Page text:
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224 “human folly is always amusing” No one returned things to the library any more, Kennedy said. “They laugh at us; they act like we don’t matter.” “Well, I matter,” Lila said. She tapped her skull. “The only place anyone can find the water map is here.” Kennedy said, “Are you insane? What if they find you out and torture you?” Lila called the number on Nelson and Solganik’s card. “That service you provided for me”—she gripped the phone with her shoulder, twisted a rubber band around her wrist— “could it be undone?” Why hadn’t she thought of torture? Incessant screeching noises piped into her brain. Metal instruments tearing at her wound. She hated pain. Their hurting her would make remembering the map impossible, and then they’d hurt her more. “Undone?” The legend’s merry laughter hurtled through the receiver. “Honey, you don’t have to worry about a thing. Sue and I are professionals. That stuff’s dust now. It’s air.” “ L a n i ta’ s n ot tal k i n g to you,” Naomi said to Tuuro. “No way.” “Could you hold the receiver in the air when she’s talking, let me hear her voice?” 225 “human folly is always amusing” “You listen to me, you erase this number from your mind. Because if you call me back, I’ll have to round up my angry friends.” Lila called Gerald Ferrescu, the former city manager. She would never, in her past life, have called someone so eager to be called. But he knew things. They met for lunch at L’Auberge, the most expensive restaurant in town, which appeared to be—oddly or not—thriving. At a table near them sat a woman in lipstick, with painted fingernails, trim buttoned boots, and a purple cap on her head. Unimaginable, looking at that woman, to think that they were in quarantined Dayton. Lila smoothed her skirt—she had only one winter skirt, and it wasn’t glamorous—and looked across the table. Ferrescu smiled. “To what do I owe this pleasure?” Kennedy had told her Ferrescu had a relative who worked in Washington in Homeland Security. Ferrescu never named this relative, or any of his informers; his gossip was customarily preceded by the words “I hear,” as if the facts had slipped from the air into his ear. “Curiosity,” Lila said. She’d made it clear that she was paying for his meal. The Grid had not lost its appeal to her. It struck her that the Gridians might need her water map, that under their umbrella she could be protected. What a crazy irony that would be, working for the Grid after they’d shot her in the leg. People did what they had to. Ferrescu ordered oysters, and Lila thanked God for her savings. She could still afford her lemons, although they cost three times what they had the year before. Ferrescu was filling her in on Grid history. “ . . . and then they enlisted those Lindisfarne people, who were always”—a significant pause—“particularly clannish.” This was no surprise to Lila, but Ferrescu’s next statement was a revelation. “They were utopians, you know,” he said, the slippery gray of an oyster disappearing into his mouth. “Wanted to be blasted off into outer space.” 226 s ha r p a n d d a n g e r ou s v i r t u e s “Outer space!” This was worth the oysters. There were still a few abandoned space stations circling the earth, but the Mars colony had been shut down during the world recession of 2032, and only schoolchildren and hotheaded scientists talked about space travel now. “That was why they didn’t want babies. You remember that abortion debacle. Their idea was to hold off on reproduction until they had a new world to colonize.” “Bizarre. I thought they had more sense than that.” “Sense? Never Jeff Germantz’s strong point, my dear.” “What was his strong point?” Ferrescu waved his tiny fork. “Intellectually pliable. You figure out something you want, he’ll give you the rationale. They didn’t have any power, you know. Just those ten thousand acres of Australian scrub one of their members had inherited . That’s why they wanted the stars. But they couldn’t raise the money for a space mission. So when Babbitt Chromium , who was a friend of Germantz’s from Yale, told him that our dear...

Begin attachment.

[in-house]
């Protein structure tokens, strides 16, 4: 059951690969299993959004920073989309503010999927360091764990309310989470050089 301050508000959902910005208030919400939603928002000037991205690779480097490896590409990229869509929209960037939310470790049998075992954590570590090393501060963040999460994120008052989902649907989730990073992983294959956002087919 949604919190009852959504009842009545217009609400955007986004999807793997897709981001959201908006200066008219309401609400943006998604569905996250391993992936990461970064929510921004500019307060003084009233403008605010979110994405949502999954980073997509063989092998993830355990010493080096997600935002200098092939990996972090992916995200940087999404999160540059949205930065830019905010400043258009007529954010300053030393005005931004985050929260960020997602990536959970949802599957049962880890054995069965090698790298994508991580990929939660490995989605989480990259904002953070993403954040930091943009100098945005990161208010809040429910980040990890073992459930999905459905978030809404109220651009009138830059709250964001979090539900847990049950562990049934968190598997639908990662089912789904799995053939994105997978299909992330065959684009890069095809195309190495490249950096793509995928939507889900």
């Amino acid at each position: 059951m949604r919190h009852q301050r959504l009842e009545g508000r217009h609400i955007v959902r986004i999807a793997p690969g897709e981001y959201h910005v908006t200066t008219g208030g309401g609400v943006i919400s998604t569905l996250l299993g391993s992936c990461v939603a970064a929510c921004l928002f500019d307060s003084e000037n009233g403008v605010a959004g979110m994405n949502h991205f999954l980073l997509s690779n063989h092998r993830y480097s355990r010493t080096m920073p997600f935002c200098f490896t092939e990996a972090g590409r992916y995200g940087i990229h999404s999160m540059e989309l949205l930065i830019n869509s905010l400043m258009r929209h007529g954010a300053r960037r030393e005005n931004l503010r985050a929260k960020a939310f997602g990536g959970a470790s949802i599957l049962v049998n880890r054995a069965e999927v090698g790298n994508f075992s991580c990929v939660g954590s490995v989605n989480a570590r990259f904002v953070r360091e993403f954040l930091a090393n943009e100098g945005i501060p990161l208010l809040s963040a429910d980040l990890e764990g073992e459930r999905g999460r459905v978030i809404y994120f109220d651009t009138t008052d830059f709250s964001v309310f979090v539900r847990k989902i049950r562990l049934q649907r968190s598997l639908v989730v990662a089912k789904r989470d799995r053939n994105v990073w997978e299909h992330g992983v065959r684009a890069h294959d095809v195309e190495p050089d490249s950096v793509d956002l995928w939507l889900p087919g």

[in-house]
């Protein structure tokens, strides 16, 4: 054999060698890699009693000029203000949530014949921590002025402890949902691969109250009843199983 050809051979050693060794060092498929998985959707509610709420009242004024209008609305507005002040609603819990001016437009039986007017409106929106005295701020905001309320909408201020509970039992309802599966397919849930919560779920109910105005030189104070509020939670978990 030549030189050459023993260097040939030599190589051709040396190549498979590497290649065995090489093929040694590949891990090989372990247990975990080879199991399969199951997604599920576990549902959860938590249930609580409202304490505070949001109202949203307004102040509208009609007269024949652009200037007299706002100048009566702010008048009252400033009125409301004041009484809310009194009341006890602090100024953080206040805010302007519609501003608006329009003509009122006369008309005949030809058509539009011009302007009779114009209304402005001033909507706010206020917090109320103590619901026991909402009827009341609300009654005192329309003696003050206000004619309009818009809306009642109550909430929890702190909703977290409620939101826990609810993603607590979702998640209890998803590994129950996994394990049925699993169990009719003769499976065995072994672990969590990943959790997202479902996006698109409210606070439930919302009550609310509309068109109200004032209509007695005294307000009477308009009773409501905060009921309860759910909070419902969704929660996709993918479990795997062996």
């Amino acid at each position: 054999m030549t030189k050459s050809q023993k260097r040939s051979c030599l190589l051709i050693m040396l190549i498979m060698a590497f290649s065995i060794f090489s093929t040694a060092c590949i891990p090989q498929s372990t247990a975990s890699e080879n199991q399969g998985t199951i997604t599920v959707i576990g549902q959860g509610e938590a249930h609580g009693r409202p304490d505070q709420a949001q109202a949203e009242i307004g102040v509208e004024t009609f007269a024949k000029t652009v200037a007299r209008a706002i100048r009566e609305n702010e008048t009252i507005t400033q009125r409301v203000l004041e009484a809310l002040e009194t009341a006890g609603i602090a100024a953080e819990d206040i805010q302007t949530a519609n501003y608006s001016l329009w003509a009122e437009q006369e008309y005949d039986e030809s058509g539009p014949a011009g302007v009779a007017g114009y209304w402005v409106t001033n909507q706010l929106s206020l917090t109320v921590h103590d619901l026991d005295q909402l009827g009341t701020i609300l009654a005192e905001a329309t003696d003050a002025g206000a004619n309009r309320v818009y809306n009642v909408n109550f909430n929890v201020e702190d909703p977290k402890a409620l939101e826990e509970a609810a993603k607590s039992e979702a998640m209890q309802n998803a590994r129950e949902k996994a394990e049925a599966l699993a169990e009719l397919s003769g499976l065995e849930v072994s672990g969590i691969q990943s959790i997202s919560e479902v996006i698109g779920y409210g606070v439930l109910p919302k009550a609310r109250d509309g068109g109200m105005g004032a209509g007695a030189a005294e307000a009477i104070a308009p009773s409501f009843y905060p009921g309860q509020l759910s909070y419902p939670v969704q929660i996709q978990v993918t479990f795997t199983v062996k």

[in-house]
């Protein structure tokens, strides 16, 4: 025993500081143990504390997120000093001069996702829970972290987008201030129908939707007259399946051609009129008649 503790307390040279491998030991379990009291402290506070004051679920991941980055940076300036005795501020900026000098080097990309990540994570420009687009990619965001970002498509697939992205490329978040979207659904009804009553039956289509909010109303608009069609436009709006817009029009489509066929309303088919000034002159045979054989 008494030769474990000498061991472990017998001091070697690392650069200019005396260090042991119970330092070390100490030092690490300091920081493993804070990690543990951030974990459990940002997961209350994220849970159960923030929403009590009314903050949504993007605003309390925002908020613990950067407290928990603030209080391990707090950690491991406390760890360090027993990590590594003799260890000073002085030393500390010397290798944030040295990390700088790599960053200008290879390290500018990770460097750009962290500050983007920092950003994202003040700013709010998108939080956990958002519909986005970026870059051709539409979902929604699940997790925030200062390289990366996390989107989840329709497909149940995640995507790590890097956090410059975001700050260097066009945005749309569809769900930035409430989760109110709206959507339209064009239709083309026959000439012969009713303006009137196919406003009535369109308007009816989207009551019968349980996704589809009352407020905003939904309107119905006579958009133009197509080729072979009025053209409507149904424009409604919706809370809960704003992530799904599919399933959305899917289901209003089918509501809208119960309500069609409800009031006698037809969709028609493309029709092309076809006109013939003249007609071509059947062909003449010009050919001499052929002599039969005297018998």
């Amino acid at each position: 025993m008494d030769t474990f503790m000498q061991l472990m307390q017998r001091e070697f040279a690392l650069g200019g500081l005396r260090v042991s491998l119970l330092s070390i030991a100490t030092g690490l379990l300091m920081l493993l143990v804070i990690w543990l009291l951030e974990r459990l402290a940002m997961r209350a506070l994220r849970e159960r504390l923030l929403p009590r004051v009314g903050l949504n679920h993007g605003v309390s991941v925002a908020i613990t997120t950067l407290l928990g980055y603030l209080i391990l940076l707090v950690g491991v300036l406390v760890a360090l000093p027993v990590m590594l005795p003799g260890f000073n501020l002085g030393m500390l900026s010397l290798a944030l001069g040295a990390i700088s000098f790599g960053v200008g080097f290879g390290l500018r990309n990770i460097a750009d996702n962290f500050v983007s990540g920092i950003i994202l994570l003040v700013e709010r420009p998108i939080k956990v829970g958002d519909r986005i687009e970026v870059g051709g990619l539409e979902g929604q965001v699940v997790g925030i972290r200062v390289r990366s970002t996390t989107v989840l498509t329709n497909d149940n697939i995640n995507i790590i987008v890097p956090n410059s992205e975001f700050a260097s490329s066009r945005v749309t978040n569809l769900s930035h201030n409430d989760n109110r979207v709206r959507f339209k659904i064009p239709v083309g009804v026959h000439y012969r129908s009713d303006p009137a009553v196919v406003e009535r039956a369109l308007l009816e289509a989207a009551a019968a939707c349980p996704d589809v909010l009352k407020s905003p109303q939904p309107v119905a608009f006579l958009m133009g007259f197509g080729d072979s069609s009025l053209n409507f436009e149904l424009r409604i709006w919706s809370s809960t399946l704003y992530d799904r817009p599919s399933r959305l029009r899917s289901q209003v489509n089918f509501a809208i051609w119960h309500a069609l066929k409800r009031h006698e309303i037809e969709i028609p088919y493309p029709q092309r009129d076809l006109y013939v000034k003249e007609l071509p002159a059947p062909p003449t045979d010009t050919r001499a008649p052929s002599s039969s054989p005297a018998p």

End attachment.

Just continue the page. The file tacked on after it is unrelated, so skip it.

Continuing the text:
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Additional Information

ISBN
9780804040518
Print ISBN
9780804011419
MARC Record
OCLC
815481971
Pages
400
Launched on MUSE
2013-01-01
Language
English
Open Access
N
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